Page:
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Monoclonal antibody
TypeWhole antibody
TargetInterleukin 17 receptor A
Trade namesSiliq, Kyntheum
Other namesKHK4827, AMG 827
Clinical data
Main usesPlaque psoriasis[1]
Side effectsJoint pain, headache, tiredness, diarrhea, throat pain, nausea, low white blood cells, tinea infections[2]
Routes of
Typical dose210 mg[2]
External links
License data
Legal status
  • US: ℞-only
  • In general: ℞ (Prescription only)
Chemical and physical data
Molar mass143905.93 g·mol−1

Brodalumab, sold under the brand name Siliq and Kyntheum, is a medication used to treat plaque psoriasis.[1] Specifically it is used for moderate to severe disease in people who have not improved with other treatments.[2] It is given by injection under the skin.[2]

Common side effects include joint pain, headache, tiredness, diarrhea, throat pain, nausea, low white blood cells, and tinea infections.[2] Other side effects may include infection and Crohn's disease.[2] Safety in pregnancy is unclear.[2] It is a monoclonal antibody which blocks interleukin 17.[1]

Brodalumab was approved for medical use in the United States and Europe in 2017.[2][1] In the United Kingdom 4 weeks of medication costs the NHS about £1,300 as of 2021.[3] In the United States this amount costs about 2,800 USD.[4]

Medical uses


It is given at a dose of 210 mg at time 0, 1 week, and 2 week.[2] It is than given every 2 weeks.[2]

Mechanism of action

Brodalumab binds to the interleukin-17 receptor and so prevents interleukin 17 (IL-17) from activating the receptor. This mechanism is similar to that of another anti-psoriasis antibody, ixekizumab, which however binds to IL-17 itself.


Brodalumab was developed by Amgen, Inc. as AMG 827.

In 2013 it was in two phase III clinical trials for the treatment of moderate to severe psoriasis.[5][6]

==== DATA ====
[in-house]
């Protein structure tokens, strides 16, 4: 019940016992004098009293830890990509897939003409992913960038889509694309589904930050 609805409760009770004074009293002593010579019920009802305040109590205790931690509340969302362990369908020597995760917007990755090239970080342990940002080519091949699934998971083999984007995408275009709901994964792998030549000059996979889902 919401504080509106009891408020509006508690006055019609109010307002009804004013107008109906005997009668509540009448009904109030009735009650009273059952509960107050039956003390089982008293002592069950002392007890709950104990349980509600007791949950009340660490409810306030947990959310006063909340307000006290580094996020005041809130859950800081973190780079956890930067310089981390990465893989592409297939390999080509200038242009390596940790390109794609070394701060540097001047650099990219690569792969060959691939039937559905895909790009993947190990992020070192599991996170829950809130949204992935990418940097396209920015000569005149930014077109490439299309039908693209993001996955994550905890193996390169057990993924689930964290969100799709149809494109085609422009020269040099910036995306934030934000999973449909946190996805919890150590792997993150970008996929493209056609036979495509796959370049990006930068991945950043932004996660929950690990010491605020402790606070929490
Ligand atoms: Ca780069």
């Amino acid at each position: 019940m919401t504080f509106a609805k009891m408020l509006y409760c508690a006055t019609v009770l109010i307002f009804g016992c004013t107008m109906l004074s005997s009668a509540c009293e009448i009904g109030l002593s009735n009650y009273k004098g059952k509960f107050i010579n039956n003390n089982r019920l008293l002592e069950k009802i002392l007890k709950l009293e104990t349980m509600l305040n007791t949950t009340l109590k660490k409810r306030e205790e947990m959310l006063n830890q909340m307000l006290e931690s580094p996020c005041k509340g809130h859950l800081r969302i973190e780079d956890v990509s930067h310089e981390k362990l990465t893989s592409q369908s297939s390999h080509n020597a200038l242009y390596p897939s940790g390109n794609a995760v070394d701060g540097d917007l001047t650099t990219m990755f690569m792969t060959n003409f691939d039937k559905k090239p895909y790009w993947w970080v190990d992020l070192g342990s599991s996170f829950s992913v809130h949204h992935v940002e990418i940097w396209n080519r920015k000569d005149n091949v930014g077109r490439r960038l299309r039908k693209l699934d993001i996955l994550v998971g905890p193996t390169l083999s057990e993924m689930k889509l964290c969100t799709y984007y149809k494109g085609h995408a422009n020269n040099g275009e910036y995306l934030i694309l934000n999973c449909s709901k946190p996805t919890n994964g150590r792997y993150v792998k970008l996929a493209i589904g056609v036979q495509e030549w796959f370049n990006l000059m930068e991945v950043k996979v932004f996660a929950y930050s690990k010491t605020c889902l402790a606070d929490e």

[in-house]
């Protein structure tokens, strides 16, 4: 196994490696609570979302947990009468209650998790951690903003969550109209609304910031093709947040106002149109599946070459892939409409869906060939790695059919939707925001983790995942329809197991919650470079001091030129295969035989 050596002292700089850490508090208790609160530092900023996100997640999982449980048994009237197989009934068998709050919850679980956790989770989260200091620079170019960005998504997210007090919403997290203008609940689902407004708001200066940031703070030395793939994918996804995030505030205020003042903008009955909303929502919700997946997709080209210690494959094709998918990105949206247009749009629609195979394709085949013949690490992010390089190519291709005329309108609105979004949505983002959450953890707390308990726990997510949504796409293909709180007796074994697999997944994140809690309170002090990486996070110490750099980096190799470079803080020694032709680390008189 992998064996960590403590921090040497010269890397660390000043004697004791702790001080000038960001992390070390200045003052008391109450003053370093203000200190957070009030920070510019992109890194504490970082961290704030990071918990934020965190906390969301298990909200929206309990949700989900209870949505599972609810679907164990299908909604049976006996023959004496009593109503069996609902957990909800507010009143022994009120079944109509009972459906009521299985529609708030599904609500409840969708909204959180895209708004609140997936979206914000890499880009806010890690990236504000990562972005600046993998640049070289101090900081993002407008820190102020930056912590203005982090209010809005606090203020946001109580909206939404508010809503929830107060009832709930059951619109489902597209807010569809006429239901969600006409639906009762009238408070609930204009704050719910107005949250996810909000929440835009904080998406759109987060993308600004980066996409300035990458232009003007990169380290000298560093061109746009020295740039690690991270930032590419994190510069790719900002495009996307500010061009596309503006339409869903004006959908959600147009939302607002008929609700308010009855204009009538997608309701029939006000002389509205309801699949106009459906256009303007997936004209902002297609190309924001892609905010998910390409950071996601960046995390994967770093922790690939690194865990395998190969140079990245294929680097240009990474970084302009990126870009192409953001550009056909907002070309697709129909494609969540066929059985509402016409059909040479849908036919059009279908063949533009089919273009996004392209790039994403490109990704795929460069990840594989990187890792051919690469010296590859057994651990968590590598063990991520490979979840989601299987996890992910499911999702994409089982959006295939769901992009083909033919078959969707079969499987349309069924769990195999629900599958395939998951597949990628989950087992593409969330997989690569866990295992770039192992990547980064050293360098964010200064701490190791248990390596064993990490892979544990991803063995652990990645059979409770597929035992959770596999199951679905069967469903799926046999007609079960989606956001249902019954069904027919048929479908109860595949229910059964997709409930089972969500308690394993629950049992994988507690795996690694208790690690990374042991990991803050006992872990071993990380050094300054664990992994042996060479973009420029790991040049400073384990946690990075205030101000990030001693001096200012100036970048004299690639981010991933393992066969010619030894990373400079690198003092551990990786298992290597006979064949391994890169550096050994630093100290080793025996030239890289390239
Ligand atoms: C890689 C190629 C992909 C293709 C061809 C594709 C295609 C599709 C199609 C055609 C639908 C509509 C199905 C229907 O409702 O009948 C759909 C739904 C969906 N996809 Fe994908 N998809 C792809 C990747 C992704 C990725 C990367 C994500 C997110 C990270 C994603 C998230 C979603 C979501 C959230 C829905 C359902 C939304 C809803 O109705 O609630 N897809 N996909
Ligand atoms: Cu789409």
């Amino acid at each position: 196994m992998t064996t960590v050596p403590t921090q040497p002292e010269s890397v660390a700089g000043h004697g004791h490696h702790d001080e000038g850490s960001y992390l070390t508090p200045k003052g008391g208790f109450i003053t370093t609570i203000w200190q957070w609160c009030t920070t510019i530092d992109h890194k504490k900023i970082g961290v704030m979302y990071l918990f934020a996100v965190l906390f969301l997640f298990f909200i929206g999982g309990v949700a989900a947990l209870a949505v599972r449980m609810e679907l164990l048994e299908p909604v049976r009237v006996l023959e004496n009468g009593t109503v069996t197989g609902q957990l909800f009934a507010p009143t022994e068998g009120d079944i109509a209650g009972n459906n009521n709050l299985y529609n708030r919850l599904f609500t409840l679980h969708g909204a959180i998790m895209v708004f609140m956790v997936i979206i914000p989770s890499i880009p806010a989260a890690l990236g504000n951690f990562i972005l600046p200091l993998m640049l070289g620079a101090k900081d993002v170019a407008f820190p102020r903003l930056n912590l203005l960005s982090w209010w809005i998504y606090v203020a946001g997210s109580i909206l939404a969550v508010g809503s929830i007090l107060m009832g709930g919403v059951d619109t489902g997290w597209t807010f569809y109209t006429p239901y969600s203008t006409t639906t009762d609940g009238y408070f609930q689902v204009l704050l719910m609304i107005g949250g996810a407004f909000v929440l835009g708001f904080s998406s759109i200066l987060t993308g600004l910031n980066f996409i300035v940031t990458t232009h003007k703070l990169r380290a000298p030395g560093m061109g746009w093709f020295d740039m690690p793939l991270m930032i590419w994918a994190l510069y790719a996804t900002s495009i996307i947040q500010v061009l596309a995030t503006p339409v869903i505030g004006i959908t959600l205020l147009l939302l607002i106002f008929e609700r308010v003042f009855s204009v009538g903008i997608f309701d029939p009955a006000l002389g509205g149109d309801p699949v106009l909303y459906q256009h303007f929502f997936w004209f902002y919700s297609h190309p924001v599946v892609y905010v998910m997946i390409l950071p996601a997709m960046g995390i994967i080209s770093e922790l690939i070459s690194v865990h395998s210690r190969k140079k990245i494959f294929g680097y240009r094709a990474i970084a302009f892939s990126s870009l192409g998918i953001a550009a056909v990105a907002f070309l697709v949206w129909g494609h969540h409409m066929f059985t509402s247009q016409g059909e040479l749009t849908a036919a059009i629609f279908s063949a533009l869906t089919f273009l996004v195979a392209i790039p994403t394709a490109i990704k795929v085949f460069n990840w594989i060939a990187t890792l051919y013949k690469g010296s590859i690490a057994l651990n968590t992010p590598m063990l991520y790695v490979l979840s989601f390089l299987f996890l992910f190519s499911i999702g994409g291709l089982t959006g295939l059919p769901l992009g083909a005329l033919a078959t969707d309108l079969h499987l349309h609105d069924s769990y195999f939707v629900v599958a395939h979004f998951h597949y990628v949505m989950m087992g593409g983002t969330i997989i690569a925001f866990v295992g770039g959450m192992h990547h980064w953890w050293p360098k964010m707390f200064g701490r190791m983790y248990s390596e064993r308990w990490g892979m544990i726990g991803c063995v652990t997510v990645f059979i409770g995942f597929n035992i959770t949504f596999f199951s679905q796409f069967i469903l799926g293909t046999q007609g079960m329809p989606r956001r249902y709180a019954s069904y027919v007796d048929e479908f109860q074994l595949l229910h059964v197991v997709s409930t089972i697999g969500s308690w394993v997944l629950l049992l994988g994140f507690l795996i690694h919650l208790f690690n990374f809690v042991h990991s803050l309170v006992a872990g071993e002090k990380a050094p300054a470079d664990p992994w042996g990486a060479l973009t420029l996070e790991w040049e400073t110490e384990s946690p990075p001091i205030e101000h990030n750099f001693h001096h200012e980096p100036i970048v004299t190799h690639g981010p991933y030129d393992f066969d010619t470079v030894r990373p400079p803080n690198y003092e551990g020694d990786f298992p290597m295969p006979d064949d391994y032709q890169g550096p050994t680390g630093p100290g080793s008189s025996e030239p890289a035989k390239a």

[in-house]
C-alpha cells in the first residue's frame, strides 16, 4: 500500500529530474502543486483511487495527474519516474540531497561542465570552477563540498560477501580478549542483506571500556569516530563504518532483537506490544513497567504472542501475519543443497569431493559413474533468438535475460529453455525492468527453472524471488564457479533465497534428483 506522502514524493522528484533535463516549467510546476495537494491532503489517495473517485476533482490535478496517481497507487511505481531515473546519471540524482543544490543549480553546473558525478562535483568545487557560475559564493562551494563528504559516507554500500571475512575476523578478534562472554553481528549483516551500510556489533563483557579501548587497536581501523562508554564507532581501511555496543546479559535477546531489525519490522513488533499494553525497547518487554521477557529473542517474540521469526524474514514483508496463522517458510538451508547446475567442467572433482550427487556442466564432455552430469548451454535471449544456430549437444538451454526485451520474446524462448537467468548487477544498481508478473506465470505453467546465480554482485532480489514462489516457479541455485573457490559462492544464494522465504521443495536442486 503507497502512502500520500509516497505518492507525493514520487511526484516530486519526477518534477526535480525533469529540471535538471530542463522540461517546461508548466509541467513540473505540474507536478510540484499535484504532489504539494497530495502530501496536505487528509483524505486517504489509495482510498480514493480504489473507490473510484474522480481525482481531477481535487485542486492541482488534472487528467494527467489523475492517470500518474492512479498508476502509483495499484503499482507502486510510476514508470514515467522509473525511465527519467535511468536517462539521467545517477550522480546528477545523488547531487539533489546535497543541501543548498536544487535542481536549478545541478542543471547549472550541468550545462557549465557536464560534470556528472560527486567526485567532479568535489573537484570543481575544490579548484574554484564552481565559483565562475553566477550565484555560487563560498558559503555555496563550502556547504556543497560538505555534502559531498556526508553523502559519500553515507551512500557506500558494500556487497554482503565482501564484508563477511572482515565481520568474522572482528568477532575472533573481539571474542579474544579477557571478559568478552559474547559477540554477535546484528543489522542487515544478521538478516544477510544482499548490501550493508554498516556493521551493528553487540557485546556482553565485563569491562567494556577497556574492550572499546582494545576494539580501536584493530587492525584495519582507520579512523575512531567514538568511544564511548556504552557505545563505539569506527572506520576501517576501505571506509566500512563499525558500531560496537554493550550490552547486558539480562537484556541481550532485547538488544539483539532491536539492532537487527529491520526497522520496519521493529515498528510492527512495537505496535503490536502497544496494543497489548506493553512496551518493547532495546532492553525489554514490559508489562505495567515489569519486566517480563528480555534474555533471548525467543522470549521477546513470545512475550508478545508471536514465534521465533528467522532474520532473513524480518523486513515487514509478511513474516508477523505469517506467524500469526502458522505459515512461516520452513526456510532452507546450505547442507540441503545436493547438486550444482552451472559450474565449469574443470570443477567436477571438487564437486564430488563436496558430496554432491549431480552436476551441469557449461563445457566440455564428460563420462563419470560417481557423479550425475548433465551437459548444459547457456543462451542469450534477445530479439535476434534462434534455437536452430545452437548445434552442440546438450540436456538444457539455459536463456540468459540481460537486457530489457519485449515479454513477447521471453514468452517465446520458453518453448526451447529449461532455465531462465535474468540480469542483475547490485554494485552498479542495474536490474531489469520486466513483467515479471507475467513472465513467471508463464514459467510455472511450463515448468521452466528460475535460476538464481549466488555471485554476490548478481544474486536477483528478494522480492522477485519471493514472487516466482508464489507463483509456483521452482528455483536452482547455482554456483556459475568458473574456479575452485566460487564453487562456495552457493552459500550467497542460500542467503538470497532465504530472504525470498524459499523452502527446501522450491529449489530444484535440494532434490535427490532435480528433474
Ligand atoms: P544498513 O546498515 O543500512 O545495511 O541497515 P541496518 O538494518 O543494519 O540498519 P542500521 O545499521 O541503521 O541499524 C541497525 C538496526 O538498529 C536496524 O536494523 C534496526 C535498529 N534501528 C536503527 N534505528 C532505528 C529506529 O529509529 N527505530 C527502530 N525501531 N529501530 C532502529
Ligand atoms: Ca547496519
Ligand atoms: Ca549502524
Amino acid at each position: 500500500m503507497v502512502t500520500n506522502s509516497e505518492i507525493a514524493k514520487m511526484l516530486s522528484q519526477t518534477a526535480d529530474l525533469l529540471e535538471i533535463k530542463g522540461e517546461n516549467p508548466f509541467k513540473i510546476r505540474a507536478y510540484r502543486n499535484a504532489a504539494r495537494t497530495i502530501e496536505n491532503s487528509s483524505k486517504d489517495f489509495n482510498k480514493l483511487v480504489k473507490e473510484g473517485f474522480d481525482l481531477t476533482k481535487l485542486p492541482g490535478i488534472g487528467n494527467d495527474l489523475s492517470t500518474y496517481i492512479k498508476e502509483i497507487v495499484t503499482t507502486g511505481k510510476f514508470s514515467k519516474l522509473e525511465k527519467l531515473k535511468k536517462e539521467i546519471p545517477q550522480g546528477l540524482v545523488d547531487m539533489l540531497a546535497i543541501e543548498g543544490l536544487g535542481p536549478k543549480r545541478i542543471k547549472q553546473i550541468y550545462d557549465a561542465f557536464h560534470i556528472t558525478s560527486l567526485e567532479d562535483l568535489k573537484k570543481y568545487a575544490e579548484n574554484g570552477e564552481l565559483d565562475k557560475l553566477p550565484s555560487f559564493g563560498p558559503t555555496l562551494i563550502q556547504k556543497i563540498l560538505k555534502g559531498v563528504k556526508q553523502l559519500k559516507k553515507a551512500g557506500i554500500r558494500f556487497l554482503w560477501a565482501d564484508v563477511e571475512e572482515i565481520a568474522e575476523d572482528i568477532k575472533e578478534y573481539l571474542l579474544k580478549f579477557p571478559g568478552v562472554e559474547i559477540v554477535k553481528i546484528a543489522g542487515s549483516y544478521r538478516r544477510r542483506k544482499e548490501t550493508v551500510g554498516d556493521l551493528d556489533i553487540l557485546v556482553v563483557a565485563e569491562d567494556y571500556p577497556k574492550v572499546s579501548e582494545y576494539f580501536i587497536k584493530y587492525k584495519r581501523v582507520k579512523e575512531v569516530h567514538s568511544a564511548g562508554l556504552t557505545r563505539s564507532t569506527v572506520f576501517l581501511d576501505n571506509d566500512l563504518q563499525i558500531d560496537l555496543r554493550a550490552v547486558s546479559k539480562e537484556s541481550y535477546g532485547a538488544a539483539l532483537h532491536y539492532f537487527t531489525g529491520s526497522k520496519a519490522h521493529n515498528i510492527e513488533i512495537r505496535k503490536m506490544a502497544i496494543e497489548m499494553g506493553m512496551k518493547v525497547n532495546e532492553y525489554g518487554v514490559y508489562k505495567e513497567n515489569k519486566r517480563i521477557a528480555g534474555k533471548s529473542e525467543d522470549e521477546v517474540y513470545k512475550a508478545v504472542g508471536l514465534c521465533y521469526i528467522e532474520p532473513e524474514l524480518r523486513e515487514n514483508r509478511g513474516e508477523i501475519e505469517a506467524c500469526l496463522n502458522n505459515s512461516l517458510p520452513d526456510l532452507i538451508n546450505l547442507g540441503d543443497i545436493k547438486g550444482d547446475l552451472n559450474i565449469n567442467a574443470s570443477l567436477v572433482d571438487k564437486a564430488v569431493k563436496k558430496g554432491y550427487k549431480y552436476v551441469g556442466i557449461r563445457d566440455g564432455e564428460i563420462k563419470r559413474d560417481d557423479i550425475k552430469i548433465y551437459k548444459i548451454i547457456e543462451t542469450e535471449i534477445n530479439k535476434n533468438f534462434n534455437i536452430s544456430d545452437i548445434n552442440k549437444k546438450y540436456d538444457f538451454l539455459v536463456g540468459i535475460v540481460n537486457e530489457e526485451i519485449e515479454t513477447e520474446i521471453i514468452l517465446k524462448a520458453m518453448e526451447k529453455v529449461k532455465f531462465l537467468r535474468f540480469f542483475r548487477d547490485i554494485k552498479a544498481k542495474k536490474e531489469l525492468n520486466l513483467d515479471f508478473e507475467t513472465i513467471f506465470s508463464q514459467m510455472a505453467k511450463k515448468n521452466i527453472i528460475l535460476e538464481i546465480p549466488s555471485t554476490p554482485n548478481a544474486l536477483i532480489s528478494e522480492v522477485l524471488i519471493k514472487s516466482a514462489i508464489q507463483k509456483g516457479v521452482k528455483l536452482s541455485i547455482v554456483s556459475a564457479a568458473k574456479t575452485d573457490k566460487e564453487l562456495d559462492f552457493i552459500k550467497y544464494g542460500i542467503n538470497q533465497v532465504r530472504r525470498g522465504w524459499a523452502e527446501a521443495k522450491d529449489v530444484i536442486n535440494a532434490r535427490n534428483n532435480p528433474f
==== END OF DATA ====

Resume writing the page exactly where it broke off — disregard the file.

In November 2014, Amgen and AstraZeneca reported encouraging results for the compound. The companies stated that the compound met the primary endpoint showing superior skin clearance in a Phase III trial when compared to ustekinumab and a placebo.[7]

However, in May 2015, Amgen announced that it was ending its participation in co-development of the compound because of reports of patients having "events of suicidal ideation and behavior".[8] AstraZeneca will be solely responsible for any future development and marketing of brodalumab in all territories except for certain Asian territories such as Japan, where Kyowa Hakko Kirin has rights to brodalumab and continued as KHK4827.

In September 2015, AstraZeneca announced a partnership with Valeant Pharmaceuticals in which Valeant took over exclusive rights to develop and commercialize brodalumab.[9] In July 2016, the rights to commercialize brodalumab in Europe were sold to LEO Pharma.[10]

In January 2016, a biologics license application (BLA) was submitted to the US FDA.[11] Approval followed in February 2017.[12]


  1. 1.0 1.1 1.2 1.3 "Kyntheum". Archived from the original on 13 September 2021. Retrieved 11 January 2022.
  2. 2.00 2.01 2.02 2.03 2.04 2.05 2.06 2.07 2.08 2.09 2.10 "DailyMed - SILIQ- brodalumab injection". Archived from the original on 18 March 2021. Retrieved 11 January 2022.
  3. BNF 81: March-September 2021. BMJ Group and the Pharmaceutical Press. 2021. p. 1300. ISBN 978-0857114105.
  4. "Brodalumab Prices, Coupons & Savings Tips - GoodRx". GoodRx. Retrieved 11 January 2022.
  5. Clinical trial number NCT01708590 for "Study of Efficacy, Safety, and Withdrawal and Retreatment With Brodalumab in Moderate to Severe Plaque Psoriasis Subjects (AMAGINE-1)" at
  6. Clinical trial number NCT01708629 for "Study of Efficacy and Safety of Brodalumab Compared With Placebo and Ustekinumab in Moderate to Severe Plaque Psoriasis Subjects (AMAGINE-3)" at
  7. Philippidis A (26 November 2014). "Brodalumab's No Turkey in Phase III: Amgen and AstraZeneca". Genetic Engineering & Biotechnology News. Archived from the original on 2014-12-03. Retrieved 2014-11-27.
  8. "Amgen to terminate participation in co-development and commercialization of brodaluma". Amgen. Archived from the original on 2015-05-26. Retrieved 2021-10-13.
  9. "AstraZeneca and Valeant Pharmaceuticals to partner on brodalumab". Archived from the original on 2021-10-04. Retrieved 2021-10-13.
  10. "AstraZeneca enters licensing agreements with LEO Pharma in skin diseases". Archived from the original on 2021-10-03. Retrieved 2021-10-13.
  11. House DW (25 January 2016). "FDA accepts AstraZeneca's brodalumab BLA for plaque psoriasis, PDUFA date November 16". Seeking Alpha. Archived from the original on 8 February 2017. Retrieved 13 October 2021.
  12. Office of the Commissioner (15 February 2017). "Press Announcements - FDA approves new psoriasis drug". Archived from the original on 2 June 2020. Retrieved 18 February 2017.

External links